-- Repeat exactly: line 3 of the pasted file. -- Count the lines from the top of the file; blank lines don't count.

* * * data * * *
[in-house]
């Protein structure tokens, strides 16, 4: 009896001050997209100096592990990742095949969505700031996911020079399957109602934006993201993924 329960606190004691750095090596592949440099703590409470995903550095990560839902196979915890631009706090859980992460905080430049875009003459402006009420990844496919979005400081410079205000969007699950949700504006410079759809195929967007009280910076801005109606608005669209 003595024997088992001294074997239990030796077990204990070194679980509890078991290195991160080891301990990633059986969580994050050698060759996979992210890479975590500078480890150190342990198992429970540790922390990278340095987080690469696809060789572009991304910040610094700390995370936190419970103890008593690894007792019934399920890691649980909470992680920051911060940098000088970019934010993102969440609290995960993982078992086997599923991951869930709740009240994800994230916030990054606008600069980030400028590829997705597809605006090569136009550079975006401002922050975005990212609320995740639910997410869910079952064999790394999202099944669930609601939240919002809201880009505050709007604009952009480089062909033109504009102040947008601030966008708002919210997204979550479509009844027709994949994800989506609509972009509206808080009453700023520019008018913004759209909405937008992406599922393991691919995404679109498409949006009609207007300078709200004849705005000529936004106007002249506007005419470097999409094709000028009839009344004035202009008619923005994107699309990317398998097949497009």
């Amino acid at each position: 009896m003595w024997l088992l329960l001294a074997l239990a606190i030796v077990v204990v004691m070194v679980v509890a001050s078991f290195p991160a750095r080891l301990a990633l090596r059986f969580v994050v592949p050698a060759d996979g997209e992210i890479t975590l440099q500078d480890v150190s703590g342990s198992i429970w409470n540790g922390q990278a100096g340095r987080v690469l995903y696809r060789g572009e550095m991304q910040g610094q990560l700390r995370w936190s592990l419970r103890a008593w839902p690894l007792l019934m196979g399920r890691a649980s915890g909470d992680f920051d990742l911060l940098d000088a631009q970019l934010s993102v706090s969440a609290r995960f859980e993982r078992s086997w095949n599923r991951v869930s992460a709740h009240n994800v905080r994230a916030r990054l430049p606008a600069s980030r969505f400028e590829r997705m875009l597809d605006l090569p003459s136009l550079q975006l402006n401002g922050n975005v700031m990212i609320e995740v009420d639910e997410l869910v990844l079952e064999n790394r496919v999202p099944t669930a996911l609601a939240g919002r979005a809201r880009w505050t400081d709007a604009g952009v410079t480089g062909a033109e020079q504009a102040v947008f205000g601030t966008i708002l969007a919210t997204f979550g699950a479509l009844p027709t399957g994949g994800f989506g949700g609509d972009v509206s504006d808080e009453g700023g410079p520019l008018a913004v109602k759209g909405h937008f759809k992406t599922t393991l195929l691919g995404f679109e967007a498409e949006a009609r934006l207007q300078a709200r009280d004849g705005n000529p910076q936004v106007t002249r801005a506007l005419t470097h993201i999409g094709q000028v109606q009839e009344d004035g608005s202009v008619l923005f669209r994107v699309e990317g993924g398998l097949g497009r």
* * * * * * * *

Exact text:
């Amino acid at each position: 009896m003595w024997l088992l329960l001294a074997l239990a606190i030796v077990v204990v004691m070194v679980v509890a001050s078991f290195p991160a750095r080891l301990a990633l090596r059986f969580v994050v592949p050698a060759d996979g997209e992210i890479t975590l440099q500078d480890v150190s703590g342990s198992i429970w409470n540790g922390q990278a100096g340095r987080v690469l995903y696809r060789g572009e550095m991304q910040g610094q990560l700390r995370w936190s592990l419970r103890a008593w839902p690894l007792l019934m196979g399920r890691a649980s915890g909470d992680f920051d990742l911060l940098d000088a631009q970019l934010s993102v706090s969440a609290r995960f859980e993982r078992s086997w095949n599923r991951v869930s992460a709740h009240n994800v905080r994230a916030r990054l430049p606008a600069s980030r969505f400028e590829r997705m875009l597809d605006l090569p003459s136009l550079q975006l402006n401002g922050n975005v700031m990212i609320e995740v009420d639910e997410l869910v990844l079952e064999n790394r496919v999202p099944t669930a996911l609601a939240g919002r979005a809201r880009w505050t400081d709007a604009g952009v410079t480089g062909a033109e020079q504009a102040v947008f205000g601030t966008i708002l969007a919210t997204f979550g699950a479509l009844p027709t399957g994949g994800f989506g949700g609509d972009v509206s504006d808080e009453g700023g410079p520019l008018a913004v109602k759209g909405h937008f759809k992406t599922t393991l195929l691919g995404f679109e967007a498409e949006a009609r934006l207007q300078a709200r009280d004849g705005n000529p910076q936004v106007t002249r801005a506007l005419t470097h993201i999409g094709q000028v109606q009839e009344d004035g608005s202009v008619l923005f669209r994107v699309e990317g993924g398998l097949g497009r």